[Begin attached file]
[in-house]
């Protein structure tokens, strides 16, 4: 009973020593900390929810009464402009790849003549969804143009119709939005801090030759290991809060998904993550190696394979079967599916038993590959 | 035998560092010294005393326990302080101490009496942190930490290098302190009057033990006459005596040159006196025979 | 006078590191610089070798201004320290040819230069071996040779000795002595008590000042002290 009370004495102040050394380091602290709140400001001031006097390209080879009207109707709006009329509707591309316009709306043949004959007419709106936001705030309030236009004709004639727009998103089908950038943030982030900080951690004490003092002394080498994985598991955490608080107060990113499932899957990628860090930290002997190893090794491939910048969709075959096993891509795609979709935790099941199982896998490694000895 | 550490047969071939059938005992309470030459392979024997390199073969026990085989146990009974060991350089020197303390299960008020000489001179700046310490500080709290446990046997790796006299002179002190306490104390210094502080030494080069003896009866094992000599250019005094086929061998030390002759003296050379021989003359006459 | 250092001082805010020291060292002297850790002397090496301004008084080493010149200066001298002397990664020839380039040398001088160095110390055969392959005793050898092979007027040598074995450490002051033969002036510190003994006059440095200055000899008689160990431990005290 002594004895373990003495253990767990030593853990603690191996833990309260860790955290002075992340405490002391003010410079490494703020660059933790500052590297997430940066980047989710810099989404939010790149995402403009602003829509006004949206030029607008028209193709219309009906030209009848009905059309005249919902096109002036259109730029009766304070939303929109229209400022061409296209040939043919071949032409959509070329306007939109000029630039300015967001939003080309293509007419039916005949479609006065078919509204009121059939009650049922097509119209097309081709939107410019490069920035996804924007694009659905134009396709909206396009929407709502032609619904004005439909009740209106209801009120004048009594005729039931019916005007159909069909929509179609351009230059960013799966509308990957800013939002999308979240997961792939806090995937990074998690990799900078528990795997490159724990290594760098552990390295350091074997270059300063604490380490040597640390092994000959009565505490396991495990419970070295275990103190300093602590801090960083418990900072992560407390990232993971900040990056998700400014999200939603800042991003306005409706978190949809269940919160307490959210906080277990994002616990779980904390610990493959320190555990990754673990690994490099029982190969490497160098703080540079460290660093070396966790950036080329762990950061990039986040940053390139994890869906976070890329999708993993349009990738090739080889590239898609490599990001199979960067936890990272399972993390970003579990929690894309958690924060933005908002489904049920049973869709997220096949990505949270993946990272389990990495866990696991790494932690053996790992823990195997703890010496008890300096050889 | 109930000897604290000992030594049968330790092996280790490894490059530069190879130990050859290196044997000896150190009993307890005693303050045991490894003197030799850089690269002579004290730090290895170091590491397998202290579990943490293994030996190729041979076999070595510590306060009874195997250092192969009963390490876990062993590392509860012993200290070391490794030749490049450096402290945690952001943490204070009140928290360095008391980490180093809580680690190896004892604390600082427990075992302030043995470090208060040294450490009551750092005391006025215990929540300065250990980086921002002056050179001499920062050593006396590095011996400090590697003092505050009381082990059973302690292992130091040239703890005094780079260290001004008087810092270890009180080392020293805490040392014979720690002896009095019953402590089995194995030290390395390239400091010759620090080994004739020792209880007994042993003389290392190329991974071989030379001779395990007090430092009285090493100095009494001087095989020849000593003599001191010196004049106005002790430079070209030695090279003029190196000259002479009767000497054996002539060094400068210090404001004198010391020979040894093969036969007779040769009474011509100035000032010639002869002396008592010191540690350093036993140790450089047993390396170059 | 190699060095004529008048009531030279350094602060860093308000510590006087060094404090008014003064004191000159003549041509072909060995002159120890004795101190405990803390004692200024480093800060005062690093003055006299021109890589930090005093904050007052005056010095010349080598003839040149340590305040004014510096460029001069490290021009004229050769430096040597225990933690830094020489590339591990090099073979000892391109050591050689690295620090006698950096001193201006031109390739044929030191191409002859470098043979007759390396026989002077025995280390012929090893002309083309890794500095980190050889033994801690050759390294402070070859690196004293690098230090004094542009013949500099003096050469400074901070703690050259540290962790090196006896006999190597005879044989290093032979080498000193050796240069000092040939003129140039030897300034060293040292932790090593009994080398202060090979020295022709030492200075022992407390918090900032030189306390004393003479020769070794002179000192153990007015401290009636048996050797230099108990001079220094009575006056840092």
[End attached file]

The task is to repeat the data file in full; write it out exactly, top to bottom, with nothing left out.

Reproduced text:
[in-house]
């Protein structure tokens, strides 16, 4: 009973020593900390929810009464402009790849003549969804143009119709939005801090030759290991809060998904993550190696394979079967599916038993590959 | 035998560092010294005393326990302080101490009496942190930490290098302190009057033990006459005596040159006196025979 | 006078590191610089070798201004320290040819230069071996040779000795002595008590000042002290 009370004495102040050394380091602290709140400001001031006097390209080879009207109707709006009329509707591309316009709306043949004959007419709106936001705030309030236009004709004639727009998103089908950038943030982030900080951690004490003092002394080498994985598991955490608080107060990113499932899957990628860090930290002997190893090794491939910048969709075959096993891509795609979709935790099941199982896998490694000895 | 550490047969071939059938005992309470030459392979024997390199073969026990085989146990009974060991350089020197303390299960008020000489001179700046310490500080709290446990046997790796006299002179002190306490104390210094502080030494080069003896009866094992000599250019005094086929061998030390002759003296050379021989003359006459 | 250092001082805010020291060292002297850790002397090496301004008084080493010149200066001298002397990664020839380039040398001088160095110390055969392959005793050898092979007027040598074995450490002051033969002036510190003994006059440095200055000899008689160990431990005290 002594004895373990003495253990767990030593853990603690191996833990309260860790955290002075992340405490002391003010410079490494703020660059933790500052590297997430940066980047989710810099989404939010790149995402403009602003829509006004949206030029607008028209193709219309009906030209009848009905059309005249919902096109002036259109730029009766304070939303929109229209400022061409296209040939043919071949032409959509070329306007939109000029630039300015967001939003080309293509007419039916005949479609006065078919509204009121059939009650049922097509119209097309081709939107410019490069920035996804924007694009659905134009396709909206396009929407709502032609619904004005439909009740209106209801009120004048009594005729039931019916005007159909069909929509179609351009230059960013799966509308990957800013939002999308979240997961792939806090995937990074998690990799900078528990795997490159724990290594760098552990390295350091074997270059300063604490380490040597640390092994000959009565505490396991495990419970070295275990103190300093602590801090960083418990900072992560407390990232993971900040990056998700400014999200939603800042991003306005409706978190949809269940919160307490959210906080277990994002616990779980904390610990493959320190555990990754673990690994490099029982190969490497160098703080540079460290660093070396966790950036080329762990950061990039986040940053390139994890869906976070890329999708993993349009990738090739080889590239898609490599990001199979960067936890990272399972993390970003579990929690894309958690924060933005908002489904049920049973869709997220096949990505949270993946990272389990990495866990696991790494932690053996790992823990195997703890010496008890300096050889 | 109930000897604290000992030594049968330790092996280790490894490059530069190879130990050859290196044997000896150190009993307890005693303050045991490894003197030799850089690269002579004290730090290895170091590491397998202290579990943490293994030996190729041979076999070595510590306060009874195997250092192969009963390490876990062993590392509860012993200290070391490794030749490049450096402290945690952001943490204070009140928290360095008391980490180093809580680690190896004892604390600082427990075992302030043995470090208060040294450490009551750092005391006025215990929540300065250990980086921002002056050179001499920062050593006396590095011996400090590697003092505050009381082990059973302690292992130091040239703890005094780079260290001004008087810092270890009180080392020293805490040392014979720690002896009095019953402590089995194995030290390395390239400091010759620090080994004739020792209880007994042993003389290392190329991974071989030379001779395990007090430092009285090493100095009494001087095989020849000593003599001191010196004049106005002790430079070209030695090279003029190196000259002479009767000497054996002539060094400068210090404001004198010391020979040894093969036969007779040769009474011509100035000032010639002869002396008592010191540690350093036993140790450089047993390396170059 | 190699060095004529008048009531030279350094602060860093308000510590006087060094404090008014003064004191000159003549041509072909060995002159120890004795101190405990803390004692200024480093800060005062690093003055006299021109890589930090005093904050007052005056010095010349080598003839040149340590305040004014510096460029001069490290021009004229050769430096040597225990933690830094020489590339591990090099073979000892391109050591050689690295620090006698950096001193201006031109390739044929030191191409002859470098043979007759390396026989002077025995280390012929090893002309083309890794500095980190050889033994801690050759390294402070070859690196004293690098230090004094542009013949500099003096050469400074901070703690050259540290962790090196006896006999190597005879044989290093032979080498000193050796240069000092040939003129140039030897300034060293040292932790090593009994080398202060090979020295022709030492200075022992407390918090900032030189306390004393003479020769070794002179000192153990007015401290009636048996050797230099108990001079220094009575006056840092």